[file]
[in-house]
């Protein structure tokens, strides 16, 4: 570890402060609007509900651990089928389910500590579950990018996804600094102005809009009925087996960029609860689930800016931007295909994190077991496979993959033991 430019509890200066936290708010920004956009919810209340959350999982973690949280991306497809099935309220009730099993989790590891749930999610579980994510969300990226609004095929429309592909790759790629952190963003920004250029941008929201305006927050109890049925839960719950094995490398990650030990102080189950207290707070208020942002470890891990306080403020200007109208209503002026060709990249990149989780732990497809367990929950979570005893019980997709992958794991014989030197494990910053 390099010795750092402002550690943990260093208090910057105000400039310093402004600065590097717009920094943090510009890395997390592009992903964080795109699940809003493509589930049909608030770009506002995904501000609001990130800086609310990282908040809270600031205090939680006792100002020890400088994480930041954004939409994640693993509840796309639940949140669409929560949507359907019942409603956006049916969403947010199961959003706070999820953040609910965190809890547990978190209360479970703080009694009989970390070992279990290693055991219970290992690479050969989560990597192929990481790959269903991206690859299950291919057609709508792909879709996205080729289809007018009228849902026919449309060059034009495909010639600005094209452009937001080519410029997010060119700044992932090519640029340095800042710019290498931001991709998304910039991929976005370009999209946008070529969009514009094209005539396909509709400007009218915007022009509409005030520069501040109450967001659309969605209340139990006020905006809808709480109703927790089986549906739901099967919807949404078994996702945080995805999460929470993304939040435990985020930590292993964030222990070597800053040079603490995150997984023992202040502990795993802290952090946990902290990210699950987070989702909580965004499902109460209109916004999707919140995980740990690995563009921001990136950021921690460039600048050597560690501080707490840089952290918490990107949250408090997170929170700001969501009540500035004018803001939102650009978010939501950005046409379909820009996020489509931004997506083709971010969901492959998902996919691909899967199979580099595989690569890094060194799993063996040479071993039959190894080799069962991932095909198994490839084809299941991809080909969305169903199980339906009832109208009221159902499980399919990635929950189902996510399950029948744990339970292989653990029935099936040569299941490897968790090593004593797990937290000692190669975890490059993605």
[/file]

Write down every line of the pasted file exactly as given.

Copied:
[in-house]
């Protein structure tokens, strides 16, 4: 570890402060609007509900651990089928389910500590579950990018996804600094102005809009009925087996960029609860689930800016931007295909994190077991496979993959033991 430019509890200066936290708010920004956009919810209340959350999982973690949280991306497809099935309220009730099993989790590891749930999610579980994510969300990226609004095929429309592909790759790629952190963003920004250029941008929201305006927050109890049925839960719950094995490398990650030990102080189950207290707070208020942002470890891990306080403020200007109208209503002026060709990249990149989780732990497809367990929950979570005893019980997709992958794991014989030197494990910053 390099010795750092402002550690943990260093208090910057105000400039310093402004600065590097717009920094943090510009890395997390592009992903964080795109699940809003493509589930049909608030770009506002995904501000609001990130800086609310990282908040809270600031205090939680006792100002020890400088994480930041954004939409994640693993509840796309639940949140669409929560949507359907019942409603956006049916969403947010199961959003706070999820953040609910965190809890547990978190209360479970703080009694009989970390070992279990290693055991219970290992690479050969989560990597192929990481790959269903991206690859299950291919057609709508792909879709996205080729289809007018009228849902026919449309060059034009495909010639600005094209452009937001080519410029997010060119700044992932090519640029340095800042710019290498931001991709998304910039991929976005370009999209946008070529969009514009094209005539396909509709400007009218915007022009509409005030520069501040109450967001659309969605209340139990006020905006809808709480109703927790089986549906739901099967919807949404078994996702945080995805999460929470993304939040435990985020930590292993964030222990070597800053040079603490995150997984023992202040502990795993802290952090946990902290990210699950987070989702909580965004499902109460209109916004999707919140995980740990690995563009921001990136950021921690460039600048050597560690501080707490840089952290918490990107949250408090997170929170700001969501009540500035004018803001939102650009978010939501950005046409379909820009996020489509931004997506083709971010969901492959998902996919691909899967199979580099595989690569890094060194799993063996040479071993039959190894080799069962991932095909198994490839084809299941991809080909969305169903199980339906009832109208009221159902499980399919990635929950189902996510399950029948744990339970292989653990029935099936040569299941490897968790090593004593797990937290000692190669975890490059993605």